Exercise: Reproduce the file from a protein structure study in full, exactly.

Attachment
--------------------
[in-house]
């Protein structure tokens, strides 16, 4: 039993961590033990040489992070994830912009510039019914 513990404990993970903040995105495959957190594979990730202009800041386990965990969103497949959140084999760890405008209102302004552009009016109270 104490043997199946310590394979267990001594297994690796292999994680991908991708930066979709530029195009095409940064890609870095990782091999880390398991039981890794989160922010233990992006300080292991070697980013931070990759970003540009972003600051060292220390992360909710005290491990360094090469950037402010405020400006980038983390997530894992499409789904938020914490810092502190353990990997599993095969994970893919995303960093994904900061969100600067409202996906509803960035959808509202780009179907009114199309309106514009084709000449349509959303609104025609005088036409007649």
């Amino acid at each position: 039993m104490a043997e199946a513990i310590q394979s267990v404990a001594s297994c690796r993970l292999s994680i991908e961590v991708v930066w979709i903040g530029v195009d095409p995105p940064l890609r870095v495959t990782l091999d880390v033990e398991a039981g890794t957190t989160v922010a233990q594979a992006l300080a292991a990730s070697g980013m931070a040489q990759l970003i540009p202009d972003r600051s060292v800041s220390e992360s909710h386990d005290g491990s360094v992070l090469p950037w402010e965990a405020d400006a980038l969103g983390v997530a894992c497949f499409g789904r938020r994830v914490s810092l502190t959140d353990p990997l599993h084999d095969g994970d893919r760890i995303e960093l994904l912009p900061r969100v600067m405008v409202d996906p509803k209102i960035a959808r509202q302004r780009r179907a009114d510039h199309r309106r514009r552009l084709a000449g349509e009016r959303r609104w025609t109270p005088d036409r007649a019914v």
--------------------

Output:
[in-house]
């Protein structure tokens, strides 16, 4: 039993961590033990040489992070994830912009510039019914 513990404990993970903040995105495959957190594979990730202009800041386990965990969103497949959140084999760890405008209102302004552009009016109270 104490043997199946310590394979267990001594297994690796292999994680991908991708930066979709530029195009095409940064890609870095990782091999880390398991039981890794989160922010233990992006300080292991070697980013931070990759970003540009972003600051060292220390992360909710005290491990360094090469950037402010405020400006980038983390997530894992499409789904938020914490810092502190353990990997599993095969994970893919995303960093994904900061969100600067409202996906509803960035959808509202780009179907009114199309309106514009084709000449349509959303609104025609005088036409007649």
């Amino acid at each position: 039993m104490a043997e199946a513990i310590q394979s267990v404990a001594s297994c690796r993970l292999s994680i991908e961590v991708v930066w979709i903040g530029v195009d095409p995105p940064l890609r870095v495959t990782l091999d880390v033990e398991a039981g890794t957190t989160v922010a233990q594979a992006l300080a292991a990730s070697g980013m931070a040489q990759l970003i540009p202009d972003r600051s060292v800041s220390e992360s909710h386990d005290g491990s360094v992070l090469p950037w402010e965990a405020d400006a980038l969103g983390v997530a894992c497949f499409g789904r938020r994830v914490s810092l502190t959140d353990p990997l599993h084999d095969g994970d893919r760890i995303e960093l994904l912009p900061r969100v600067m405008v409202d996906p509803k209102i960035a959808r509202q302004r780009r179907a009114d510039h199309r309106r514009r552009l084709a000449g349509e009016r959303r609104w025609t109270p005088d036409r007649a019914v």